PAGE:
Airbnb wants to add more professional vacation rentals to its offerings. These rentals are often located in coveted, higher-priced resort areas. So far, Airbnb has struggled to attract full-service property management companies. One reason? Airbnb’s platform and policies are primarily developed for individual homeowners. Professional property managers have different needs and requirements.

Skift reported on a number of issues property managers have with Airbnb, which we have outlined below. Airbnb has been tackling many of these issues with regard to property managers as the company continues to expand its scope of business to include professional rentals, corporate, luxury, traditional hotels, and experiences.

Cancellation policy. “Property managers particularly dislike Airbnb’s so-called extenuating circumstances policy, which lets guests cancel bookings up to 24 hours in advance of arrival. That’s a big-time problem on two counts. First, property managers often make revenue guarantees to the owners of houses that they’re then on the hook for when a customer fails to show up. Second, property management companies also try to make money by selling guests trip insurance, which then gets undermined by Airbnb’s policy.” Another gripe is “the inability to change cancellation policies depending on the season.”

How taxes are collected. “The online company built its online workflow to collect taxes in a manner that is the simplest for individual hosts. But multi-property businesses have different needs.”

Airbnb has started to address this. “Management companies will eventually be able to specify tax items in their jurisdiction. Airbnb will charge the guests those taxes and then pay out those amounts to the businesses to let them pay the authorities along with their other taxable earnings. Separately, Airbnb is testing in a few U.S. states a process that enables property managers to be the merchant of record for tax purposes. That approach differs from the model today, where Airbnb takes the payment and sets aside money for taxes.”

Commissions. “In the past year, Airbnb has been pushing property owners to adopt a 14 percent host-only fee. Its prior default was to hit hosts with a 3 to 5 percent fee, with guests paying a fee that varied by the length of stay and the rate of the booking. Airbnb intended for the host-only fee to make it easier for property managers to control the final price consumers saw across listing services on the internet. Some managers had complained to Airbnb that the variable, split fee structure meant that the price of the same listing differed on Airbnb compared with other online booking brands.” As of now, Airbnb is letting management companies choose which payment model – host-only or split fees – to use.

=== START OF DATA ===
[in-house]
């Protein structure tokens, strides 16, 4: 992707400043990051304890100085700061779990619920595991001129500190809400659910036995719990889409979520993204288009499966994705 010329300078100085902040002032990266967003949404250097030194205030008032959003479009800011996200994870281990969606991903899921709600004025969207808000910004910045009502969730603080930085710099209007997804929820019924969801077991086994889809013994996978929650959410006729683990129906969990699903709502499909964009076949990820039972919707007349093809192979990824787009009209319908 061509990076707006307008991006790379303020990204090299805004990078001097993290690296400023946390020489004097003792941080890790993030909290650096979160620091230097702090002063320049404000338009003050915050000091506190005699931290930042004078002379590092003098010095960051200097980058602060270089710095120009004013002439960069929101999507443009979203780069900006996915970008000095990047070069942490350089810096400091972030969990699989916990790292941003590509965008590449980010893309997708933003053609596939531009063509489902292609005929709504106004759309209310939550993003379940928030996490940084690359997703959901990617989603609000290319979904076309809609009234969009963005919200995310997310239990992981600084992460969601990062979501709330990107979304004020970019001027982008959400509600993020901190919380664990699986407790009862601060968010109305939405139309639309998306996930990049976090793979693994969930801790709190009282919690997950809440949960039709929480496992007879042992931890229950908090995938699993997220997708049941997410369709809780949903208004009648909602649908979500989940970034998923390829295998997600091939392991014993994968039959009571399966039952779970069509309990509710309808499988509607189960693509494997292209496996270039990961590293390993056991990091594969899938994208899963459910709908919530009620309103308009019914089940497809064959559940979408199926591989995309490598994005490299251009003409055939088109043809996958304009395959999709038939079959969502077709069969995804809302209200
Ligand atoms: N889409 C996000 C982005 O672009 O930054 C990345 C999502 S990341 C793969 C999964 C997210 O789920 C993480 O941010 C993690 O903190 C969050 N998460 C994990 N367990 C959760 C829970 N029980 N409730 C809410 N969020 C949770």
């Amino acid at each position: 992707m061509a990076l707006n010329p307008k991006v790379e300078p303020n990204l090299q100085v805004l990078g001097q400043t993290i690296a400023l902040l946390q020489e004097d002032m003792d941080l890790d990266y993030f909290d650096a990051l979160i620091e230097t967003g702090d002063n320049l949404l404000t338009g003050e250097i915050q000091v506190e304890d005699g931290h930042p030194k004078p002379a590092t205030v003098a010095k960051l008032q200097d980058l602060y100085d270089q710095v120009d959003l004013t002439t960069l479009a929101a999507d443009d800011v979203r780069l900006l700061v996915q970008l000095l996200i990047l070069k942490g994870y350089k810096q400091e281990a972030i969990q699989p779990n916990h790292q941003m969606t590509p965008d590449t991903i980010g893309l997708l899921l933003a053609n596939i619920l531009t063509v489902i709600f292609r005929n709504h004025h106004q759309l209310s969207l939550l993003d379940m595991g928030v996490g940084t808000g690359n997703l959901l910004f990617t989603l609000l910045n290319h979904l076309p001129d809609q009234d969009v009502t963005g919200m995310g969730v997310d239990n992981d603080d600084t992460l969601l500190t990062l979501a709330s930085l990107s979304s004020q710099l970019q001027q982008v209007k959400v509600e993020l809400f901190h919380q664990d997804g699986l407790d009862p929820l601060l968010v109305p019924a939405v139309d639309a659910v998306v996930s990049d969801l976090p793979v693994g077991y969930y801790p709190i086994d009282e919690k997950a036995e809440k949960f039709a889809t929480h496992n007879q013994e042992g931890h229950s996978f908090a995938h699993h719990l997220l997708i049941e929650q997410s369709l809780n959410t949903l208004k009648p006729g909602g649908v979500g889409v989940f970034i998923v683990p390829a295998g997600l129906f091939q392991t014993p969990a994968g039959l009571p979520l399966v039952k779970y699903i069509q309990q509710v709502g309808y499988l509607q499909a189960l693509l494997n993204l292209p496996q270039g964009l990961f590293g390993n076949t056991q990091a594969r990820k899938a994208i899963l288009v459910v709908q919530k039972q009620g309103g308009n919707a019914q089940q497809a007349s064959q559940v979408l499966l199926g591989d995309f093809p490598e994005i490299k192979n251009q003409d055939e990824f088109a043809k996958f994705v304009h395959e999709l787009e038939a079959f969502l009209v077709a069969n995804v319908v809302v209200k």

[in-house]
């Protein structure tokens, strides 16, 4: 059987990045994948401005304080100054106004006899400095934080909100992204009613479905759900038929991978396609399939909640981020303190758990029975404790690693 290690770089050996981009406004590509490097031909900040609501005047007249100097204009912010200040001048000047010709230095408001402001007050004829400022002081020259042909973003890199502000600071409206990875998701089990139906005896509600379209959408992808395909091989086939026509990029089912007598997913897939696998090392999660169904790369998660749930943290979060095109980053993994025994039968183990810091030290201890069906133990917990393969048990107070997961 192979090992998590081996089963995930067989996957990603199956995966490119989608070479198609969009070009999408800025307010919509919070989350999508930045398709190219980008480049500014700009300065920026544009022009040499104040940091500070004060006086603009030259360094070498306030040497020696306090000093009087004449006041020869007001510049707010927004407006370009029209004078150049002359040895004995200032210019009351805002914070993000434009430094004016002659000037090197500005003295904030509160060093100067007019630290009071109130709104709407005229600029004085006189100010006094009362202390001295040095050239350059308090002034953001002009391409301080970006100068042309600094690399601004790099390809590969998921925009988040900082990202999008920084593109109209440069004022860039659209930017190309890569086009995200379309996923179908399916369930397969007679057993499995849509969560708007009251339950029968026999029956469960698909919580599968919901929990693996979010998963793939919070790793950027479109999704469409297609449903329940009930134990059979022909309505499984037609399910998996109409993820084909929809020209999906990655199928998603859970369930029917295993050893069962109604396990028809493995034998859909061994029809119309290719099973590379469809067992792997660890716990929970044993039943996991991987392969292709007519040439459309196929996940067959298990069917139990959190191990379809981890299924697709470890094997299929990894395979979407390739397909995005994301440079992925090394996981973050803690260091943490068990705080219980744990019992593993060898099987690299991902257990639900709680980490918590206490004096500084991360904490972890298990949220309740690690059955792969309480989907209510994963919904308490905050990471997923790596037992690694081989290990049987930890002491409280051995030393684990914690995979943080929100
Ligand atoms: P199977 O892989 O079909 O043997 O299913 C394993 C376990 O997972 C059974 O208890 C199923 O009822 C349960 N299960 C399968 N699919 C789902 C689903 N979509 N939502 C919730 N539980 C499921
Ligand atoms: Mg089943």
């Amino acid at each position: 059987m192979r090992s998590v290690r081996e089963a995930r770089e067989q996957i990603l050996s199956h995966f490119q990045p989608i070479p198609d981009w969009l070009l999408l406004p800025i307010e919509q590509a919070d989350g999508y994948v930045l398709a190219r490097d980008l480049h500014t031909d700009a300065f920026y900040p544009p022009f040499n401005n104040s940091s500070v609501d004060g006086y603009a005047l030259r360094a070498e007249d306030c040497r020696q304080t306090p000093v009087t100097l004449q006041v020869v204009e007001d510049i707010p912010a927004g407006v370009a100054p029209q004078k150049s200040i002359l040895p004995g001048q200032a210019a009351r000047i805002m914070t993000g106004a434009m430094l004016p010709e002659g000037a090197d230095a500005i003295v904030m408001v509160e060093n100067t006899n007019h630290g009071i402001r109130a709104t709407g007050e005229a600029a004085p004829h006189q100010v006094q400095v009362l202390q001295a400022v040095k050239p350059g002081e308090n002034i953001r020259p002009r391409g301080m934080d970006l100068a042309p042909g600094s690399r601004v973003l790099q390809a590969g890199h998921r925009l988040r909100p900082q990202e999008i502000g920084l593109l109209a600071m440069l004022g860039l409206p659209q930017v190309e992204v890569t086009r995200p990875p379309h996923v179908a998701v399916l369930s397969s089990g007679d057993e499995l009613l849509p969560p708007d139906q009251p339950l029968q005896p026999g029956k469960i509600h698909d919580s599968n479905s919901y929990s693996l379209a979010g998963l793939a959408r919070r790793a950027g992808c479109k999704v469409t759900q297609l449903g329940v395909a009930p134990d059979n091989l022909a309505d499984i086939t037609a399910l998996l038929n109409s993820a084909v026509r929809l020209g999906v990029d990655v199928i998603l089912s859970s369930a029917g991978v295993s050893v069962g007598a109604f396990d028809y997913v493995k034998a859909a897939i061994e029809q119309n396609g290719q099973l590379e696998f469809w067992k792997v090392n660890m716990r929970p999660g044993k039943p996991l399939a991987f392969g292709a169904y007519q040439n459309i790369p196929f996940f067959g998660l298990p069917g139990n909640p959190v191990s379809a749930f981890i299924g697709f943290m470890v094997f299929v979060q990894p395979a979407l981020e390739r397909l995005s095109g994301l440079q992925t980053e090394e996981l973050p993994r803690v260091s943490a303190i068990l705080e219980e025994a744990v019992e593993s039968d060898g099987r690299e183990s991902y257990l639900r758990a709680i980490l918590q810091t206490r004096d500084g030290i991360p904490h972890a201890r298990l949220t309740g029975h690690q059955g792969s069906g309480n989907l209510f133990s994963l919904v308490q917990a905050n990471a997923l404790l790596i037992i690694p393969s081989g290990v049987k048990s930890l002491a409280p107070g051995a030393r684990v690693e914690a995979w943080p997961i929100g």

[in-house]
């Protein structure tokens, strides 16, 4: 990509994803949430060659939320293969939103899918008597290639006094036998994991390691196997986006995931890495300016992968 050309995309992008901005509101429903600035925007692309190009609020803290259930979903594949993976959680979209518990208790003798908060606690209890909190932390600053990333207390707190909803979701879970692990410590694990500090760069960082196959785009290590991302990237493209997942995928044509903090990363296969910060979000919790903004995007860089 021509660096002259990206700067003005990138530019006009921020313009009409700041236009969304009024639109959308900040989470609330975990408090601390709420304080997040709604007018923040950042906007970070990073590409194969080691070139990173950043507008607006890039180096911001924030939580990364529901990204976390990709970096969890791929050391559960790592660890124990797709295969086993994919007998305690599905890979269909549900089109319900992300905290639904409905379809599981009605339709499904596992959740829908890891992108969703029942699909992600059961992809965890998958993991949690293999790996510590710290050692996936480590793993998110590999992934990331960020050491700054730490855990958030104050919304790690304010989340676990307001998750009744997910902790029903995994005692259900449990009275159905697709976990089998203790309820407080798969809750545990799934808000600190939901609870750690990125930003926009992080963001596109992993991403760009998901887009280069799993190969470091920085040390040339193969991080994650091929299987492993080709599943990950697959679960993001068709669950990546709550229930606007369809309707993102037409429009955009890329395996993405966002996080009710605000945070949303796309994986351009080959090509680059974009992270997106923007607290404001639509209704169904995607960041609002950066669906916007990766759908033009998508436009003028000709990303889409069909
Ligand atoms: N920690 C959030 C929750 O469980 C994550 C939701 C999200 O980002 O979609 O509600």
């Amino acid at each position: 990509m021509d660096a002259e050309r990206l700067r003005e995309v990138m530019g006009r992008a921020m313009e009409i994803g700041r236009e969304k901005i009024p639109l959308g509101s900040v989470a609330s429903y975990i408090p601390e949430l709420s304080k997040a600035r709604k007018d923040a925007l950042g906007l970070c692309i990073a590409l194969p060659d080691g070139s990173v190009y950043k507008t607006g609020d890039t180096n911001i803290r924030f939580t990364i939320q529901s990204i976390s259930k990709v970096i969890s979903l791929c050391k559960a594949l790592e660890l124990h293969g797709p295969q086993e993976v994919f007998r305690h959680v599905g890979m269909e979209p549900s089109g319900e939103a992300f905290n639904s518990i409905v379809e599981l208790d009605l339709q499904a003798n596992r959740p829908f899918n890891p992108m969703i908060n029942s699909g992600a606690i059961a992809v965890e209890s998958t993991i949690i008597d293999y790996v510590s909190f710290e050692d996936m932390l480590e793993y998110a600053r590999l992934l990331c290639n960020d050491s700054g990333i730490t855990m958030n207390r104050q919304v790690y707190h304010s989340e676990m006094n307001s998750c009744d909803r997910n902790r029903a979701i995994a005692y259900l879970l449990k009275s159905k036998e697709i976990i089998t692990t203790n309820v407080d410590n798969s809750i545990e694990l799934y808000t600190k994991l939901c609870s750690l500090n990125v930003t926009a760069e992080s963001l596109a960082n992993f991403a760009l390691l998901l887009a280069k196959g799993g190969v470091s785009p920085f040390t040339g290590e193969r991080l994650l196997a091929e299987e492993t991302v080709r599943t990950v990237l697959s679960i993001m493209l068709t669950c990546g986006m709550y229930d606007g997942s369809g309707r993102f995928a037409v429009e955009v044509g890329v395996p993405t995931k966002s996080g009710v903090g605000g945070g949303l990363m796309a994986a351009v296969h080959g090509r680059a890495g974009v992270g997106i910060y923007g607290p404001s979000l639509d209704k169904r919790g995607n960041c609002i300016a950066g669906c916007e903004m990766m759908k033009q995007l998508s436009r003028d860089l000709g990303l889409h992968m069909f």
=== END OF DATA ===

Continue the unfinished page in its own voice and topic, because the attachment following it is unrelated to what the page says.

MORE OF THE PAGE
The host-only fee is itself a big worry for some property managers. They fear that profits will take a hit if there is an industry-wide end to traveler fees. Booking.com has dropped travelers’ fees and the concern is others like Airbnb and Vrbo may follow.

Customer data access. “Airbnb collected reviews from guests but didn’t make it easy for property managers to detect patterns or take action. So Airbnb has released a data feed called an API (application programming interface) that third-party software developers can tap. Property managers will be able to download records to analyze customer feedback for insight. For example, managers will be more easily able to pinpoint which staff members handling check-ins or housekeeping may be falling short.”

More collaborative tools. “In the past few months, it added a “teams” feature that aims to make it easier for property managers to sell their units via Airbnb. Some of the seemingly small but operationally significant changes included adding the ability for managers to permit specific employees to change particular parts of listings and other capabilities across accounts.”



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